Judge Lynch also pressed on the question of whether production of the e-mail would violate either Irish or European Union data privacy protections. In responding, Microsoft pointed to excerpts from two amicus briefs which indicated that U.S. and EU privacy protections were distinct in this respect and that the e-mail should only be produced through the MLAT process or by order of the Irish courts.25

Judge Lynch raised the broader issue of whether the political or international implications requiring production of material stored abroad was a question more appropriately addressed by other branches of government. ''We don't do foreign relations,'' he said, suggesting that if a law as enacted by Congress and implemented by the Executive branch stirs up international discord, that's not a question for the courts. Said Lynch, ''If Congress passes a law and the executive wields it like a blunderbuss in such a way as to cause international tensions, that's for them to worry about.''26

The ''Plea'' for Congressional Action

Not surprisingly, the parties had different views on the state of the SCA in a digital era. The government argued that, although enacted decades ago, the SCA remained intact which was the best evidence that Congress intended it to apply regardless of advances in technology. Microsoft responded by noting that the statute was arcane and clearly not meant to apply in a rapidly changing technology environment in which the very materials sought weren't even in existence when the SCA was put into law.27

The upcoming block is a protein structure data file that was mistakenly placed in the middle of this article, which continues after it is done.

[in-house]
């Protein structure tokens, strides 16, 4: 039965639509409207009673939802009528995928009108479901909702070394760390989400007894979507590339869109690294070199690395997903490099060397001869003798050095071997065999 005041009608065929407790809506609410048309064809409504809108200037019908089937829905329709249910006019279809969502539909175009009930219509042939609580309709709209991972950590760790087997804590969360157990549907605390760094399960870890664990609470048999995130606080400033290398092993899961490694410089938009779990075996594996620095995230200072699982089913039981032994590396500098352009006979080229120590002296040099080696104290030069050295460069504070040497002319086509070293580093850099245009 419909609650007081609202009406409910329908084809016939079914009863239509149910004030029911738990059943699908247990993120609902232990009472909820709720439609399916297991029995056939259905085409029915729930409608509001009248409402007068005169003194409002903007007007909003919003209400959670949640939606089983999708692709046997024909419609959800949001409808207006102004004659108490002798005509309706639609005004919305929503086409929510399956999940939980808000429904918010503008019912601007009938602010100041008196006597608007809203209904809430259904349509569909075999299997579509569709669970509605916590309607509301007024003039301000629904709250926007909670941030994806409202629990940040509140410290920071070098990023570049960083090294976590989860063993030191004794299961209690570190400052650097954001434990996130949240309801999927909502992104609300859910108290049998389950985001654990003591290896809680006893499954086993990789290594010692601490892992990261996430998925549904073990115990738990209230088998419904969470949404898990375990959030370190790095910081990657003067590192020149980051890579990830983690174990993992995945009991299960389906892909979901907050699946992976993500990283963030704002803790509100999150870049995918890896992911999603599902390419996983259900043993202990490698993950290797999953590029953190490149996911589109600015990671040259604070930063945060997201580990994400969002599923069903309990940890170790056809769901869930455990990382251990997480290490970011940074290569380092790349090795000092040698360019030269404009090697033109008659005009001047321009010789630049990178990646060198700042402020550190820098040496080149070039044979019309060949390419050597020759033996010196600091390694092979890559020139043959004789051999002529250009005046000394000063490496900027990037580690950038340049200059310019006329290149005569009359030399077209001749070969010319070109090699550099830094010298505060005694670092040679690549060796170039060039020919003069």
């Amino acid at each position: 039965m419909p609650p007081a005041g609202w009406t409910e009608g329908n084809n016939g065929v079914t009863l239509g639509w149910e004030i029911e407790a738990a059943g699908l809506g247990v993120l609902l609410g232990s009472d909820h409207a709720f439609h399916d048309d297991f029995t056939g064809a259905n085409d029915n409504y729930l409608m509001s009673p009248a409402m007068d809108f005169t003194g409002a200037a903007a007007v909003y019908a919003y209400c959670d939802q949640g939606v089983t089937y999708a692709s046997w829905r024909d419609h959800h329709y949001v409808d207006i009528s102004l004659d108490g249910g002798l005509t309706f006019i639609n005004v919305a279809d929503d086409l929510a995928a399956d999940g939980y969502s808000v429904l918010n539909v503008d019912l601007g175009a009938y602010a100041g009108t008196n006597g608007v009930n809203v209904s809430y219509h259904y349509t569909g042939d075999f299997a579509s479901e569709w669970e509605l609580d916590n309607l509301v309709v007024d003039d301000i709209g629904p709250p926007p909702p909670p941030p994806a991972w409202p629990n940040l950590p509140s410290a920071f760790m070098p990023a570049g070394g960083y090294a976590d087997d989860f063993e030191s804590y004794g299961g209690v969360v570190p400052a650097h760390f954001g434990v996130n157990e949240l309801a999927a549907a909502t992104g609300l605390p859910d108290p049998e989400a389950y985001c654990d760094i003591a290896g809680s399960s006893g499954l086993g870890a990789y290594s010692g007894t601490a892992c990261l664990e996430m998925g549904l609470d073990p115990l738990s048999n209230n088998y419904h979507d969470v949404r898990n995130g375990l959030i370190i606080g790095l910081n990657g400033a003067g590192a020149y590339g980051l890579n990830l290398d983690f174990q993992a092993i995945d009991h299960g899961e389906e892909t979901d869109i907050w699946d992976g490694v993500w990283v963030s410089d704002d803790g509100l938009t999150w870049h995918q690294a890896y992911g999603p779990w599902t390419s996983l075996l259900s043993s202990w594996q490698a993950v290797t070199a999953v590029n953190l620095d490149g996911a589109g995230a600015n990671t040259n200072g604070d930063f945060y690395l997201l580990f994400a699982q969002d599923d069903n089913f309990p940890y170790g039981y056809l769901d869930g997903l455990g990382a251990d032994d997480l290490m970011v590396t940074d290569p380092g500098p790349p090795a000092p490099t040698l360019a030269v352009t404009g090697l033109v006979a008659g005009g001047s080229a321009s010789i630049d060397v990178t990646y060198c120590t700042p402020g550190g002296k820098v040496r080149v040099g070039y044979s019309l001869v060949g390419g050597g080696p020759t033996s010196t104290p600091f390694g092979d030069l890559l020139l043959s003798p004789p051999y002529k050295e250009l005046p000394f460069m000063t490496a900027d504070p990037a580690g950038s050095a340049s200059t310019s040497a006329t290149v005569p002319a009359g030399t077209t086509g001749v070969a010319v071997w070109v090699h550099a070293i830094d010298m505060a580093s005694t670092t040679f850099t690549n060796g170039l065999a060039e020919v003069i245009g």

Microsoft has called for Congress to pass the Law Enforcement Access to Data Stored Abroad (LEADS) Act, (S. 512) which as currently drafted, has both domestic and international aspects. In the U.S., similar to the SCA, LEADS would establish a warrant requirement before technology firms hand over stored communications. But U.S. law enforcement would unilaterally have the ability to obtain e-mail content located outside of the U.S. when the content belongs to an American citizen. Not so for non-U.S. residents. Under those circumstances, the U.S. would go through the international MLAT mechanism. It also calls for the Justice Department to make changes to the existing MLAT process including the creation of an online tracking systems for requests and publishing yearly statistics about the volume of MLAT requests.28